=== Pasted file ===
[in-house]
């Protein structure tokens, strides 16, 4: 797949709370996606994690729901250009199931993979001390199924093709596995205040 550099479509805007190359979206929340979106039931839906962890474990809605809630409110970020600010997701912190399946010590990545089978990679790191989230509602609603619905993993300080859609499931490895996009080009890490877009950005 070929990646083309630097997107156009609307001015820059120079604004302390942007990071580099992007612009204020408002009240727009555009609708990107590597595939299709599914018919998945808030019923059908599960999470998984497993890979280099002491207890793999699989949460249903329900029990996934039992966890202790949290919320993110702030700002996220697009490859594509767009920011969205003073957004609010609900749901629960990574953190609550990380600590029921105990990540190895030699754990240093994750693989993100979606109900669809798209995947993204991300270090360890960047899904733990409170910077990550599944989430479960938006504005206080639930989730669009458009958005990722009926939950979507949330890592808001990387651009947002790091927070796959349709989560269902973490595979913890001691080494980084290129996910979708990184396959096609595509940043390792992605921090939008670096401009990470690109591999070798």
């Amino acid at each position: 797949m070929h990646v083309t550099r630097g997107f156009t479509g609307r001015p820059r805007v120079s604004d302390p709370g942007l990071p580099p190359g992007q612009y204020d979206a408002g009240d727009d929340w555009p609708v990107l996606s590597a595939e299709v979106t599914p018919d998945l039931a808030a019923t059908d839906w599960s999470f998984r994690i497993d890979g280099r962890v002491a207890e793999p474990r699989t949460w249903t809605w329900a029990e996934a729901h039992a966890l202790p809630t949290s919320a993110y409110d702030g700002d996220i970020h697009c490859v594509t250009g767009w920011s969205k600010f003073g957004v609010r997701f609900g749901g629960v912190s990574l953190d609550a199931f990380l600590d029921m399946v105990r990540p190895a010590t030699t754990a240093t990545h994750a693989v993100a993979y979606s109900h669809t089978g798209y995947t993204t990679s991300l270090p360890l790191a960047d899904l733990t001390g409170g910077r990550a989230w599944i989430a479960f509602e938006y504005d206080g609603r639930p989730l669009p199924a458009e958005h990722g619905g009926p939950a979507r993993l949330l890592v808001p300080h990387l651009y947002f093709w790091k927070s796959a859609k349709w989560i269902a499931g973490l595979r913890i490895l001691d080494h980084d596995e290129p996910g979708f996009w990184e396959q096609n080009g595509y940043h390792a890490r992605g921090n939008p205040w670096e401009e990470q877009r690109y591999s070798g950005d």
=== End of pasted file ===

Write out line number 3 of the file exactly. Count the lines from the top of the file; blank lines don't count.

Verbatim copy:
């Amino acid at each position: 797949m070929h990646v083309t550099r630097g997107f156009t479509g609307r001015p820059r805007v120079s604004d302390p709370g942007l990071p580099p190359g992007q612009y204020d979206a408002g009240d727009d929340w555009p609708v990107l996606s590597a595939e299709v979106t599914p018919d998945l039931a808030a019923t059908d839906w599960s999470f998984r994690i497993d890979g280099r962890v002491a207890e793999p474990r699989t949460w249903t809605w329900a029990e996934a729901h039992a966890l202790p809630t949290s919320a993110y409110d702030g700002d996220i970020h697009c490859v594509t250009g767009w920011s969205k600010f003073g957004v609010r997701f609900g749901g629960v912190s990574l953190d609550a199931f990380l600590d029921m399946v105990r990540p190895a010590t030699t754990a240093t990545h994750a693989v993100a993979y979606s109900h669809t089978g798209y995947t993204t990679s991300l270090p360890l790191a960047d899904l733990t001390g409170g910077r990550a989230w599944i989430a479960f509602e938006y504005d206080g609603r639930p989730l669009p199924a458009e958005h990722g619905g009926p939950a979507r993993l949330l890592v808001p300080h990387l651009y947002f093709w790091k927070s796959a859609k349709w989560i269902a499931g973490l595979r913890i490895l001691d080494h980084d596995e290129p996910g979708f996009w990184e396959q096609n080009g595509y940043h390792a890490r992605g921090n939008p205040w670096e401009e990470q877009r690109y591999s070798g950005d």